House of Commons Hansard #32 of the 40th Parliament, 3rd Session. (The original version is on Parliament's site.) The word of the day was leave.

Topics

Quebec Federation of Senior Citizens
Statements By Members

11:10 a.m.

Bloc

France Bonsant Compton—Stanstead, QC

Mr. Speaker, as part of its national day of action on April 20, FADOQ, the Quebec Federation of Senior Citizens, Eastern Townships Region, held a demonstration in downtown Sherbrooke. Among those present were Jacques Demers, the president of FADOQ – Eastern Townships Region, and Jean Lacharité, the president of the Eastern Townships Conseil central de la CSN.

For years now, the Bloc Québécois has worked hard to bring seniors' concerns to the attention of the federal government. In response, the Conservative government has turned a deaf ear and continued to ignore our seniors, despite the Bloc's repeated efforts, particularly in connection with increasing the guaranteed income supplement.

I would like to take this opportunity to highlight the work of Mr. Demers and to reiterate my support, and the support of the Bloc Québécois, for FADOQ – Eastern Townships Region, and for the entire FADOQ network. Although the Conservatives continue to do nothing, we must keep up the fight.

Quebec Federation of Senior Citizens
Statements By Members

11:15 a.m.

Liberal

The Speaker Peter Milliken

Order, order. Perhaps the hon. member for Malpeque and the Minister of Public Safety would be pleased to go to my office and have a little chat back there. I would be happy to open it for them to use if that would help.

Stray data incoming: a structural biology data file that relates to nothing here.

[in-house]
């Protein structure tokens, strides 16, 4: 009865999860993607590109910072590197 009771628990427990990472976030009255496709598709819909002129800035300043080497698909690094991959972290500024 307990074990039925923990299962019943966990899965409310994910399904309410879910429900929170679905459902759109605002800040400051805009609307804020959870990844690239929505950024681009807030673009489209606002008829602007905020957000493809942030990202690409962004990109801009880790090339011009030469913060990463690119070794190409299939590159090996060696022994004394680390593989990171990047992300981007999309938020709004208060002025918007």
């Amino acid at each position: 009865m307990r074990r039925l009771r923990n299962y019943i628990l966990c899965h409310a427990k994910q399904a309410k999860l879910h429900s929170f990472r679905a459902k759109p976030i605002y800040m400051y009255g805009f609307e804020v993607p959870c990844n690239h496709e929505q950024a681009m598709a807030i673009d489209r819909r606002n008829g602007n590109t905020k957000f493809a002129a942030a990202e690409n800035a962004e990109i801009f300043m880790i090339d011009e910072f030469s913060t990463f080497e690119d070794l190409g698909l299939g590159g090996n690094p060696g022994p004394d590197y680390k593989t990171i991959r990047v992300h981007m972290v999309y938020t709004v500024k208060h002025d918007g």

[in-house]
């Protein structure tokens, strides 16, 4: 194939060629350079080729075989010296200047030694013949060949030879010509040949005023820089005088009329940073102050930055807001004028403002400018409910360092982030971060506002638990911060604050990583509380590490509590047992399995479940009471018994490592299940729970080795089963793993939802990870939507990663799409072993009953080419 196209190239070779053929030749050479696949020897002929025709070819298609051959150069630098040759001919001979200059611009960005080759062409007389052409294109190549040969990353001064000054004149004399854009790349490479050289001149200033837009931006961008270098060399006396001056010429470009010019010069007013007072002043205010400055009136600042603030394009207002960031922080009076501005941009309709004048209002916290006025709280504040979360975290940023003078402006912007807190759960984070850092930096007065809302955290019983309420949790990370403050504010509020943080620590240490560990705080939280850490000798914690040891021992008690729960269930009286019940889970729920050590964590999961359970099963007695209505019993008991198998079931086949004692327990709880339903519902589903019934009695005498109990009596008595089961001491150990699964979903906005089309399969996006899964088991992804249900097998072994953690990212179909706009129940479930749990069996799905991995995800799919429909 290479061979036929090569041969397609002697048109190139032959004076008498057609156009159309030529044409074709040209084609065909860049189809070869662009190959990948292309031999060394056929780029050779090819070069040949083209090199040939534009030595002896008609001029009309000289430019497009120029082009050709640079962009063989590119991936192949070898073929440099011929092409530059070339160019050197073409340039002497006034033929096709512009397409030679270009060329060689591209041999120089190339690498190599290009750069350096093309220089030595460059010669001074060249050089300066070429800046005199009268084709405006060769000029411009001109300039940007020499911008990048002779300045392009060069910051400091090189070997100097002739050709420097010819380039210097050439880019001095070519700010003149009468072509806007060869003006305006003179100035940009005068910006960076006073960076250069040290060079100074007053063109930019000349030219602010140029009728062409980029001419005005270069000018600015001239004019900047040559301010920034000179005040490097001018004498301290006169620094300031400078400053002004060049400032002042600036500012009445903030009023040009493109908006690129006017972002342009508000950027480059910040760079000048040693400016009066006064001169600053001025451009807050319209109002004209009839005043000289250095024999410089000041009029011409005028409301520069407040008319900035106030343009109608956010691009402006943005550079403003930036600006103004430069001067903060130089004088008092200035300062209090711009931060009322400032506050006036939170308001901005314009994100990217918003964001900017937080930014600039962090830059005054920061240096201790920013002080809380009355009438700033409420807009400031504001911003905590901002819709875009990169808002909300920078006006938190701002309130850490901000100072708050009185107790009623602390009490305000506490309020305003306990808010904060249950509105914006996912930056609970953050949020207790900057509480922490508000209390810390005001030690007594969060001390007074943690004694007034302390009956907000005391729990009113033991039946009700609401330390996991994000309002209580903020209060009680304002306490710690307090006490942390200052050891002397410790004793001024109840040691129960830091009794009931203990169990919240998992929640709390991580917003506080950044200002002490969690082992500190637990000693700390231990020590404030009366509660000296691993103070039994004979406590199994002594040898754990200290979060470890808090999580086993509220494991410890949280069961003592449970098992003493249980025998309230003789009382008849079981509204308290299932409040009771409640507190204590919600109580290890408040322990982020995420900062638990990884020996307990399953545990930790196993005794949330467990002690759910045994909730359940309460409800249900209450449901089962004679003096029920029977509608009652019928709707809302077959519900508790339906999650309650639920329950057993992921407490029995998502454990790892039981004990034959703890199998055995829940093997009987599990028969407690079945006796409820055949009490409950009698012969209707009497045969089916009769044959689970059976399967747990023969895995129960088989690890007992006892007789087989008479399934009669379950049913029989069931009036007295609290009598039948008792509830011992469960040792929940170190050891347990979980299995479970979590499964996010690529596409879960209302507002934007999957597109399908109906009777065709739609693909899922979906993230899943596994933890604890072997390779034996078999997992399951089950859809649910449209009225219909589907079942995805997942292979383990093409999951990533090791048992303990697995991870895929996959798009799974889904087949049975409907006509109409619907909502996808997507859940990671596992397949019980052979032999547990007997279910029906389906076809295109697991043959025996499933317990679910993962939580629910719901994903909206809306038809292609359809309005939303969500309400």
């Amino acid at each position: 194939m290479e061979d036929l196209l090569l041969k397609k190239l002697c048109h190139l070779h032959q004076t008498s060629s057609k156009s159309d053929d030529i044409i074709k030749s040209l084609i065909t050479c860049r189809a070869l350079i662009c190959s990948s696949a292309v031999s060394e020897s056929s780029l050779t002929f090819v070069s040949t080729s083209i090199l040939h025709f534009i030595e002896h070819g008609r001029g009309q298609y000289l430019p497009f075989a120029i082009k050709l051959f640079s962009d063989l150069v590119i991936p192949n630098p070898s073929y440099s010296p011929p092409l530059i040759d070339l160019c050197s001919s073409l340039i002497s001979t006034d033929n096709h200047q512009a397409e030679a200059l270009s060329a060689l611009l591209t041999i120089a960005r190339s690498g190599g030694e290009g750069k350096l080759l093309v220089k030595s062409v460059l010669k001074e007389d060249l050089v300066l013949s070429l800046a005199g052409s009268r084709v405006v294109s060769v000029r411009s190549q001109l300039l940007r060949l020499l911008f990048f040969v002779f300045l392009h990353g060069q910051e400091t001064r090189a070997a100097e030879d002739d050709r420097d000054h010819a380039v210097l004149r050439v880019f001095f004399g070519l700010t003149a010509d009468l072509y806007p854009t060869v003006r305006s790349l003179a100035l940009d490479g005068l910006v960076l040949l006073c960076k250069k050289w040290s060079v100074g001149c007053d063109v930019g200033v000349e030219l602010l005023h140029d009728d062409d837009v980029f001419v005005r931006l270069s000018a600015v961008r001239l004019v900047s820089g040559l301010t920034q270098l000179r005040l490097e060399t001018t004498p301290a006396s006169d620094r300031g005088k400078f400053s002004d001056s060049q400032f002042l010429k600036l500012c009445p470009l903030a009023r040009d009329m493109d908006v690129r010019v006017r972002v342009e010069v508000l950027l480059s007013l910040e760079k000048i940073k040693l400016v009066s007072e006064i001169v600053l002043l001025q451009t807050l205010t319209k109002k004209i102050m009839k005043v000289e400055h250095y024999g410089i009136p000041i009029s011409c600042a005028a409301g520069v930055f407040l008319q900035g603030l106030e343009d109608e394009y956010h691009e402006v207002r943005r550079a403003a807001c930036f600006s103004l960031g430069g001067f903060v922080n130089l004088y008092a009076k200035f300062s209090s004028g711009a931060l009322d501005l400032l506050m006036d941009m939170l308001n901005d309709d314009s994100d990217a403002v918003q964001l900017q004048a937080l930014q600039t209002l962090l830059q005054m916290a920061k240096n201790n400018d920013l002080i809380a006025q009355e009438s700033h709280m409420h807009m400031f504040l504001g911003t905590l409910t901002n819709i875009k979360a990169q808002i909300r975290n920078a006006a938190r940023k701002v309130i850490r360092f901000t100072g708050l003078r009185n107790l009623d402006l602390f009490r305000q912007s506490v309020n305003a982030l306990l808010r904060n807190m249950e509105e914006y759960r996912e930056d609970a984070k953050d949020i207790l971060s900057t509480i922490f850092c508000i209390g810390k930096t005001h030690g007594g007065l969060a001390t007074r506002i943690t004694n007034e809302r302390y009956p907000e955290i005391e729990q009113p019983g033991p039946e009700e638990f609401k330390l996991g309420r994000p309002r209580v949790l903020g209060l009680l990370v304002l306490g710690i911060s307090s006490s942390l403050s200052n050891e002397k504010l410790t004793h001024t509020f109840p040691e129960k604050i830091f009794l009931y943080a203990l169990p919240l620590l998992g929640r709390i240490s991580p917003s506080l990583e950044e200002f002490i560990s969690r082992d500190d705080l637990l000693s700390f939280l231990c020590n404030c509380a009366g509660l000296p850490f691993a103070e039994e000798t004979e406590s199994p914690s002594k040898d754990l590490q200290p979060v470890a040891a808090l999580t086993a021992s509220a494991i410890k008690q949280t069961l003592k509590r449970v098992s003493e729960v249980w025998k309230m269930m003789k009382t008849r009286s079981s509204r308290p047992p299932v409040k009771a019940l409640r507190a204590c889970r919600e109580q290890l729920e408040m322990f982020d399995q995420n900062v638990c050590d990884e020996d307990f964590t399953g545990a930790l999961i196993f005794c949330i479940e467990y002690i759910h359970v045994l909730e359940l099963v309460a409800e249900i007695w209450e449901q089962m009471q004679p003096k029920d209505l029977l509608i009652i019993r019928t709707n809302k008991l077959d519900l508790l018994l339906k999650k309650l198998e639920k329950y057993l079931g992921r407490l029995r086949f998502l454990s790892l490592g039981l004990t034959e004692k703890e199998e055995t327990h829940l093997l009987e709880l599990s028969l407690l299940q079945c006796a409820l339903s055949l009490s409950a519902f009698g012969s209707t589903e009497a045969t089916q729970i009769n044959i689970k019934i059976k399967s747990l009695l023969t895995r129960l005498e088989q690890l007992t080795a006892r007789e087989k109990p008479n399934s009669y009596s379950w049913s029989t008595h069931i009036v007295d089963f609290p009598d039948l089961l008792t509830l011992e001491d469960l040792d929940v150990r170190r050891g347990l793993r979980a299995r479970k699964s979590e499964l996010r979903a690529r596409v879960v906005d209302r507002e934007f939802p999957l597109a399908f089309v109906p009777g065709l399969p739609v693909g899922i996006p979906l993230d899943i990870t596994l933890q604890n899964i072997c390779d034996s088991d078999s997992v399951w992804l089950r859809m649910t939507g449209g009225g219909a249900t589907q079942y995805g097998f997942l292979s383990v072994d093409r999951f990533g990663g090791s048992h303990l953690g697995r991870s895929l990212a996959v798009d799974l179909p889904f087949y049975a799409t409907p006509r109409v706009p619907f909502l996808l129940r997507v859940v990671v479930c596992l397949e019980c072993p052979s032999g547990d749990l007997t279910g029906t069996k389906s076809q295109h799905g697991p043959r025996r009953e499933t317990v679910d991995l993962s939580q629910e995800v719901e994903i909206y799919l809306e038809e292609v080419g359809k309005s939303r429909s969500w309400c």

The hon. member for Westmount—Ville-Marie.

Philip Osano
Statements By Members

April 23rd, 2010 / 11:15 a.m.

Liberal

Marc Garneau Westmount—Ville-Marie, QC

Mr. Speaker, I would like to congratulate Philip Osano on receiving the International Development Research Centre Doctoral Research Award.

Mr. Osano is a geography PhD student at McGill University. His research is focused on producing a qualitative analysis of poverty-reduction programs aimed at protecting conservation zones in Kenya.

His work will provide an invaluable contribution to understanding development programs in rural Africa, which hope to balance nature conservation, use of land for conservation and the economic life of nomadic herders.

Mr. Osano's research inspires talented Canadian students to travel to Africa to participate in field work in programs like McGill's African field studies semester program.

I would also like to take this opportunity to congratulate the International Development Research Centre on its 40th anniversary.

Leader of the Liberal Party of Canada
Statements By Members

11:15 a.m.

Conservative

Chris Warkentin Peace River, AB

Mr. Speaker, the Liberal leader has taken off his leader's hat today and replaced it with a salesman's hat and, Mr. Speaker, I would not blame you for buying a copy of the leader's book that is called True Patriot Love, based on the testimonials found on the inside of the front cover.

The Liberal leader claims on the inside of the front cover of his book that the National Post, when reviewing his book, called it “well-written”. But that is not entirely true. What the National Post called it was “a well-written disappointment”.

This is the type of dishonesty that not even a first year university student could get away with. I am wondering if the Leader of the Opposition really believes that this is honesty or if this is maybe a case of deceitfulness.